1. First of all create a "Dynamic Web Project" in Eclipse.
2. Create a new JSP page under "Webcontent" folder and copy paste the below code in it.

<%@ page language="java" contentType="text/html; charset=ISO-8859-1"
<!DOCTYPE html PUBLIC "-//W3C//DTD HTML 4.01 Transitional//EN" "">
<meta http-equiv="Content-Type" content="text/html; charset=ISO-8859-1">
<title>AJAX calls to Servlet using JQuery and JSON</title>
<script src=""></script>
    $(document).ready(function() {
        $('#country').change(function(event) {  
        var $country=$("select#country").val();
           $.get('ActionServlet',{countryname:$country},function(responseJson) {   
           var $select = $('#states');                           
               $.each(responseJson, function(key, value) {               
<h1>AJAX calls to Servlet using JQuery and JSON</h1>
Select Country:
<select id="country">
<option>Select Country</option>
<option value="India">India</option>
<option value="US">US</option>
Select State:
<select id="states">
<option>Select State</option>

3. Download google's GSON library from here and place it in your project's WEB-INF/lib folder.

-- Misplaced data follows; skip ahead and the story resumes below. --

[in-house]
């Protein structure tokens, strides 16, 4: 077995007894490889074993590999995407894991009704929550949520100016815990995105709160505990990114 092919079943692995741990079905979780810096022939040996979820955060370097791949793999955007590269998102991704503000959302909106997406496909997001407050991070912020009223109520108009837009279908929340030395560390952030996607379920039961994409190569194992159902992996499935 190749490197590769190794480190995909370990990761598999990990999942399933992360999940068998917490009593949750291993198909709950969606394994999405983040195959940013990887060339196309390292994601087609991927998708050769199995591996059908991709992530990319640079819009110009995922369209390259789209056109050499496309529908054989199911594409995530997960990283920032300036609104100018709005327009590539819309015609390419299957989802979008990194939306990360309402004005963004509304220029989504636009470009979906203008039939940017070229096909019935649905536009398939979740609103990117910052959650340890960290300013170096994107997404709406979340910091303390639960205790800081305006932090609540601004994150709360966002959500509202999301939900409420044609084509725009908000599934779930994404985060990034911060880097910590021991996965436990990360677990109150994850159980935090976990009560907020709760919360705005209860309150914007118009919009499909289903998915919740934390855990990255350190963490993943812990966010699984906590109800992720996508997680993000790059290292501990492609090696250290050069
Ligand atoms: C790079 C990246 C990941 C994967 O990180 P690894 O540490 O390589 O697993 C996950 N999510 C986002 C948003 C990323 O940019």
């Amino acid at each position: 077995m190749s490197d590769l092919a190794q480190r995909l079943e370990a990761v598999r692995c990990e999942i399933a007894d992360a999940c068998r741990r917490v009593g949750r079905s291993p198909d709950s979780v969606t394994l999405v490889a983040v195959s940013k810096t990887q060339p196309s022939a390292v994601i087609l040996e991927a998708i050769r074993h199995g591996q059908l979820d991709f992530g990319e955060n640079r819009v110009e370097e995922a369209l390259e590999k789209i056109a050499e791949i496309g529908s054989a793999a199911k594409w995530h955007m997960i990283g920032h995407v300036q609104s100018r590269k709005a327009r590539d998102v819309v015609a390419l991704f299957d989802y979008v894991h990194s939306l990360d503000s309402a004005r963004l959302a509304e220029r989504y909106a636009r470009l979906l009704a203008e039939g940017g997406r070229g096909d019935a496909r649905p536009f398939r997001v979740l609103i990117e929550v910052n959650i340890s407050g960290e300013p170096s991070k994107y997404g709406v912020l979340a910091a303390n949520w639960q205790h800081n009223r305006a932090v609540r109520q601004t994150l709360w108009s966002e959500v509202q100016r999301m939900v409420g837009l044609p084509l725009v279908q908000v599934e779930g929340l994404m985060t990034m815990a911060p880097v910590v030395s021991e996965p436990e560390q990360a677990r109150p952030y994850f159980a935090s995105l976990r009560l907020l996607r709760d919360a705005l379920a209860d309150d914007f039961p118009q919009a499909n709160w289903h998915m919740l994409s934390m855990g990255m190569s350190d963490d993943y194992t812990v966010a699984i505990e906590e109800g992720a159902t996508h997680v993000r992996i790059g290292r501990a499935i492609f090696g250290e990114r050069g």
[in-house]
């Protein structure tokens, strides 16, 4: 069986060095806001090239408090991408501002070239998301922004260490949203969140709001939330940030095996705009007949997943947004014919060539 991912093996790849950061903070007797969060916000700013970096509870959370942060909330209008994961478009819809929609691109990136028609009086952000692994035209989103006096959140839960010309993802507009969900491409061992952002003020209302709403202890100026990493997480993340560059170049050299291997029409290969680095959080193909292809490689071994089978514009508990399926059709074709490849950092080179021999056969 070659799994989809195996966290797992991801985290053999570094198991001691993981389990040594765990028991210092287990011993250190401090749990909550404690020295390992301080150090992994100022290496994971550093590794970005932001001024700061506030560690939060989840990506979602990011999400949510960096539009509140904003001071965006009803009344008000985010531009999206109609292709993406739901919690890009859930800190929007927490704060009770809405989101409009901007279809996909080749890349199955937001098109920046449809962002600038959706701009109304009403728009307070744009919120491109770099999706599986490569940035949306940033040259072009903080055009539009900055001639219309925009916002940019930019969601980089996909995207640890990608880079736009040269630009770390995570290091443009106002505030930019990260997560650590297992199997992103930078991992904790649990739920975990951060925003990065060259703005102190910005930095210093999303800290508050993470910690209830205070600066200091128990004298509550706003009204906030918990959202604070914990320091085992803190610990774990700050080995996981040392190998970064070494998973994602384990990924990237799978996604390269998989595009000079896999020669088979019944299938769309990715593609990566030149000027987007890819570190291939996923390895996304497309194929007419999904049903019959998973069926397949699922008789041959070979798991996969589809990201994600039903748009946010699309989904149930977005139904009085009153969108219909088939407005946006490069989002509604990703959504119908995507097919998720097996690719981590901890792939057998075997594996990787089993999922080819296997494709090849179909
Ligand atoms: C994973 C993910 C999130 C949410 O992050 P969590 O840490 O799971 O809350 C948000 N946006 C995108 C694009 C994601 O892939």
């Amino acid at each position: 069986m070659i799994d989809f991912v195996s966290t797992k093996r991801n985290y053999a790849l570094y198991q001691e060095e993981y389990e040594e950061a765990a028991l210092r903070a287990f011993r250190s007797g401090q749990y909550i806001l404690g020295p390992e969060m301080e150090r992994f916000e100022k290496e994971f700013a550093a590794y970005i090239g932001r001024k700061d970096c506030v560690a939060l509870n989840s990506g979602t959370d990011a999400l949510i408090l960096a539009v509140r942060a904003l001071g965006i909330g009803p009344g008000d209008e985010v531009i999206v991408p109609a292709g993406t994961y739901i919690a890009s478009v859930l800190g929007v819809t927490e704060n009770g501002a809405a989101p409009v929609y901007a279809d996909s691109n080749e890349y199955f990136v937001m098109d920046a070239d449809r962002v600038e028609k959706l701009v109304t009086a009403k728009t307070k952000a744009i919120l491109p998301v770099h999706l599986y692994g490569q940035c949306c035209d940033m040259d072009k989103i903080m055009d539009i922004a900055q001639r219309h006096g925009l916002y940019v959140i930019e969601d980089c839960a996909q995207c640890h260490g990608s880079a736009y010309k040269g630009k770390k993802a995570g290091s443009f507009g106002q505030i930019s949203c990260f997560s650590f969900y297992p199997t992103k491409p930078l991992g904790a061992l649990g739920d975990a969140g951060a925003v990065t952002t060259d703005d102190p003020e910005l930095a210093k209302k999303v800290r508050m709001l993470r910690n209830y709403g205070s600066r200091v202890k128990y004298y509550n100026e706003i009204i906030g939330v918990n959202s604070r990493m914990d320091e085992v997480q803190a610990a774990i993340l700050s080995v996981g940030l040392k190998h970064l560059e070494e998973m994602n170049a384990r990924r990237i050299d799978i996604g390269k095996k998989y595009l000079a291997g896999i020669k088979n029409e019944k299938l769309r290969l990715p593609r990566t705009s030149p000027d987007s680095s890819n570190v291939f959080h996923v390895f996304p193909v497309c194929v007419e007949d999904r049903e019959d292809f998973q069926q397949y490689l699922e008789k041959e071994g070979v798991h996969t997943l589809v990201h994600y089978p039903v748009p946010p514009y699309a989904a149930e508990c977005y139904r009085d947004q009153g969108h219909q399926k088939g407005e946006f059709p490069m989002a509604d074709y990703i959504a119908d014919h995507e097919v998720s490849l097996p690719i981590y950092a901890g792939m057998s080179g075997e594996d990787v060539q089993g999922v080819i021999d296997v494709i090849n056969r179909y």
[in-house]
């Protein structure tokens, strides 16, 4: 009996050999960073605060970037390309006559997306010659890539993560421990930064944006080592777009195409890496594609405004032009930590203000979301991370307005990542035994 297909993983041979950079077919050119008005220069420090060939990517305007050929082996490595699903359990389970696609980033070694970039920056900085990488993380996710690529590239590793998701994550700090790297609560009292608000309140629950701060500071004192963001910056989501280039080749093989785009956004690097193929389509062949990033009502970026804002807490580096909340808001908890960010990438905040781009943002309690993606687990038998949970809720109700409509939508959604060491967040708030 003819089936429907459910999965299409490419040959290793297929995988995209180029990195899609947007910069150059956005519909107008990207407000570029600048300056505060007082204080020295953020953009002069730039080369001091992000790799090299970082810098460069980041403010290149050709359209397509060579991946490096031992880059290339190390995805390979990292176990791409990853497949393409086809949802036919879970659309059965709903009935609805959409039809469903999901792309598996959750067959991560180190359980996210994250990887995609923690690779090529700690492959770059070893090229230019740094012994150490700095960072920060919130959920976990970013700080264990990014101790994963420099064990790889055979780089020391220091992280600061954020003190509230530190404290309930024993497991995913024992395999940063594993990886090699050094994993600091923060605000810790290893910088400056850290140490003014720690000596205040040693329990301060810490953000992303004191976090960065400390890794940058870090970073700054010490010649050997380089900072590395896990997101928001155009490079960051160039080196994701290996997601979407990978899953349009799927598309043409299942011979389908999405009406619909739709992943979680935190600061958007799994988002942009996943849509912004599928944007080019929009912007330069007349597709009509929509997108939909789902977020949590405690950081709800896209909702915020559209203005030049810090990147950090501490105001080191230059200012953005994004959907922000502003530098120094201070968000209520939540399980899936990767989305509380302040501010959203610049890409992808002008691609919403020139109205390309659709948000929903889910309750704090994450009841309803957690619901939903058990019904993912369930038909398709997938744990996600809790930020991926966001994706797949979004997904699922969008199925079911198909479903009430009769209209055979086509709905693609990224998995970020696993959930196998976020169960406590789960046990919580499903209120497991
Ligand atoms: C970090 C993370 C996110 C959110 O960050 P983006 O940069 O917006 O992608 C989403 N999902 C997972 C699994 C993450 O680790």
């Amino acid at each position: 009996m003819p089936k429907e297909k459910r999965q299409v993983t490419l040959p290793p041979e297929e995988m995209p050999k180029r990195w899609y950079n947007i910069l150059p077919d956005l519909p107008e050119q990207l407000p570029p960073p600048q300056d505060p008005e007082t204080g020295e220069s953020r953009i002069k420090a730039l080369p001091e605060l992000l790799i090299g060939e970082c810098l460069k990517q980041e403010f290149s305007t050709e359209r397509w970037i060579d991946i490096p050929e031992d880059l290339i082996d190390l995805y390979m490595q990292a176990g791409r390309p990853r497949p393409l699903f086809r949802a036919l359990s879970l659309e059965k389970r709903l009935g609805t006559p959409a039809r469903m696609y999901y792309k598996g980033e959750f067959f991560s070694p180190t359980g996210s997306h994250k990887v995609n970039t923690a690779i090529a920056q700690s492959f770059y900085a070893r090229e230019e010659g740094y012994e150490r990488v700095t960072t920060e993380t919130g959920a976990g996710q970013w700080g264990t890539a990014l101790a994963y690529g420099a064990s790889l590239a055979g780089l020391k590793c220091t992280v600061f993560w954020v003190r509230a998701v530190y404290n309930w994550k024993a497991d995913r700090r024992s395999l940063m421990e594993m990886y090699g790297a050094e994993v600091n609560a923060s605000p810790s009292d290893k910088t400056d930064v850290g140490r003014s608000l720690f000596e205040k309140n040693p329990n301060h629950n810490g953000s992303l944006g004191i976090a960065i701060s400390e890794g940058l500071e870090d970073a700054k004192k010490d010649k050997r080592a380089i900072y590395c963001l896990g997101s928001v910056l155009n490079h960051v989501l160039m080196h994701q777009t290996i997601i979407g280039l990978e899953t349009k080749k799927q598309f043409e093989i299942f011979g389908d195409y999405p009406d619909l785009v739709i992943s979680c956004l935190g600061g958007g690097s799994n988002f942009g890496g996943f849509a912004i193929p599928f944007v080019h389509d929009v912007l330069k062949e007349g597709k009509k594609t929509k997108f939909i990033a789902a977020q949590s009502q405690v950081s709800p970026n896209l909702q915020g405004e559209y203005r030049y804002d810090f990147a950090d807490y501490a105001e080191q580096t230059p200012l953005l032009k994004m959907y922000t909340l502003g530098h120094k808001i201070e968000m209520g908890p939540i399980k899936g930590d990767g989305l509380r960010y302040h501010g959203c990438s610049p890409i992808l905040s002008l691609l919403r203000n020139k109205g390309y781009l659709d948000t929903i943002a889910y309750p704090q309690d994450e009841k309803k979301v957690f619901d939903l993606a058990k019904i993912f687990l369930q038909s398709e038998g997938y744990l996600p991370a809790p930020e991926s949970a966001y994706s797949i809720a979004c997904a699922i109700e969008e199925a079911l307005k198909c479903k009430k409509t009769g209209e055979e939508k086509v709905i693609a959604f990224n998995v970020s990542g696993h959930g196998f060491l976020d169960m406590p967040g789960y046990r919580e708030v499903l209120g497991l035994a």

4. Create a servlet in the name 'ActionServlet' (since I have used this name in the jquery code above') in the src directory. Copy and paste the below code in the doGet() method of the servlet and add the import statement in the header section of the servlet.


protected void doGet(HttpServletRequest request,   HttpServletResponse response) throws ServletException, IOException {

  String country=request.getParameter("countryname");
  Map<String, String> ind = new LinkedHashMap<String, String>();
    ind.put("1", "New delhi");
    ind.put("2", "Tamil Nadu");
    ind.put("3", "Kerala");
    ind.put("4", "Andhra Pradesh");
    Map<String, String> us = new LinkedHashMap<String, String>();
    us.put("1", "Washington");
    us.put("2", "California");
    us.put("3", "Florida");
    us.put("4", "New York");
    String json = null ;
     json= new Gson().toJson(ind);   
    else if(country.equals("US")){
     json=new Gson().toJson(us);  


In the above code, we create two maps for two countries, and return the one based on the country parameter passed to the servlet in the AJAX call made by the JQuery's get() method. Here we convert the map objects to json strings in order to send the response back to the JSP page.

5. Make sure you have done servlet mapping properly in web.xml file. An example of this is given below,


In the above code,'ajaxdemo' is the package name in which I have created the servlet. Replace it with your package structure to make the servlet work properly.

Thats it! You are now all set to run the project with Tomcat. When you run this project, the second drop down list will be populated automatically when you change the value in the first drop down list. 
Output Screenshots:
First drop down list changing,

On selecting 'India' in the first drop down list,

On selecting 'US' in the first drop down list,

Please leave your comments and queries about this post in the comment sections in order for me to improve my writing skills and to showcase more useful posts.